BG12 vs BG14 burner

I am building my own brewing stand, but for the burner I am thinking of the bg12 or the bg14. The BG12 is a 6 inched orface and the a high regulator hose and the bg14 is a 10 inch orface. My question is will the bg12 have enough btus to boil 8.5 gallons of wort from the starting pre-boil or not? I am thinking since I will need three burners that the cost difference is about $75 for one. But if it cannot I will get one bg14 for the boil and the 12 for mash and hlt.



For 5 gallon batches you’ll be fine… Why not use a cooler as a mash-tun instead of a kettle and a burner… I mean your only looking for 140-165*? originally did my stand as a gravity set up… worked fine… HLT had a low pressure banjo burner, strike water didn’t need to boil, right? The BK had the high pressure and would get a rolling boil fairly quick… Sneezles61

I am not starting homebrewing. I am upgrading. I already have 3 stainless steel kettles. One 8 gallon and 2 15 gallons

I recently spent some time sorting out the terminology and various parts of propane burners because I was upgrading mine… I am no expert but based on what I found:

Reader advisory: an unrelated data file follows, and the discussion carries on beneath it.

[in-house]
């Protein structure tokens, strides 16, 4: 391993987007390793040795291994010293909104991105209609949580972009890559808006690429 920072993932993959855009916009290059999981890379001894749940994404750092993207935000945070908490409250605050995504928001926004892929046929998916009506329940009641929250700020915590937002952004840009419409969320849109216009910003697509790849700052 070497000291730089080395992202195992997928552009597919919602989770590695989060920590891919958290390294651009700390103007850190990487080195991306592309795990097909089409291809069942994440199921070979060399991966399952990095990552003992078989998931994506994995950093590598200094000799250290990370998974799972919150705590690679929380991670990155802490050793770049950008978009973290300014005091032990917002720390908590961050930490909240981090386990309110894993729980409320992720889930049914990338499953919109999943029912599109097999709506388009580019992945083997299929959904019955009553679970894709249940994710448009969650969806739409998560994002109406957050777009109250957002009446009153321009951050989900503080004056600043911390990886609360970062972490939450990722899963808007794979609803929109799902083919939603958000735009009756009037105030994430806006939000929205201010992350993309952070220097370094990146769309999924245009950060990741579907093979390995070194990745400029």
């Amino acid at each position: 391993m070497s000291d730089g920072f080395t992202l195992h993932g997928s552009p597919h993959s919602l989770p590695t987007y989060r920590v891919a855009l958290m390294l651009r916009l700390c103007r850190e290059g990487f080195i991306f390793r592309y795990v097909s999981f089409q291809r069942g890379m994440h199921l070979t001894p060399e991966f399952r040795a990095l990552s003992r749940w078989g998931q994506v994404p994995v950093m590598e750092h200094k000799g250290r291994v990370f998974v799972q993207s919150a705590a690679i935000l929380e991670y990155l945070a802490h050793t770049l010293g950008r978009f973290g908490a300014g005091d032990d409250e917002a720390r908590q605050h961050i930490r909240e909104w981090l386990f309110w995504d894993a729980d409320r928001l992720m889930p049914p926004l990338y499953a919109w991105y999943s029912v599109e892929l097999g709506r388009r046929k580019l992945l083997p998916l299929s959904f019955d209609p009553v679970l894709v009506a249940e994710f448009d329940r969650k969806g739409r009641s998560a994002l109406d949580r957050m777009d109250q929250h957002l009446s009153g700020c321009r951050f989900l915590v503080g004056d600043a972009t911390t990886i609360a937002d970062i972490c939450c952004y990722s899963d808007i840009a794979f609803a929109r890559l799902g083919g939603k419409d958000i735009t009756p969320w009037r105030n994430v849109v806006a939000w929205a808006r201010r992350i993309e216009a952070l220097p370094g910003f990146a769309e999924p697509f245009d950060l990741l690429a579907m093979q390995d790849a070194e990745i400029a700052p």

Cookers are basically made up of a stand, a burner and a regulator. The max btu output is primarily a function of the regulator and the size of the small hole drilled through the center of the orifice fitting at the burner end of the hose. Those control the max rate at which the propane is delivered to the burner - more propane = more heat.

The actual burner, such as BG12 or BG14 (or BG10) seems to affect how wide the flame is distributed - the flame diameter for these burners. This seems to have little affect on max heat output. Typically, you want a burner face diameter somewhat smaller than your pot. Flames lapping up the side of the pot waste heat / propane and may damage equipment attached to the pot.
Banjo type burners like the BG 12 and 14 may be better at maintaining a low flame.

High vs low pressure is a function of the regulator, not the burner. “High” pressure means anything above about 1 psi, and is intended for outdoor use only. “Low” pressure is in the one-half psi range. High pressure regulators deliver more propane, so have higher max heat output.

Other things to think about are how well you can adjust the flame to get an efficient burn and how well it can maintain a low flame when turned down to maintain a boil after the water / wort is heated.

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VND (very nicely done) Sneezles61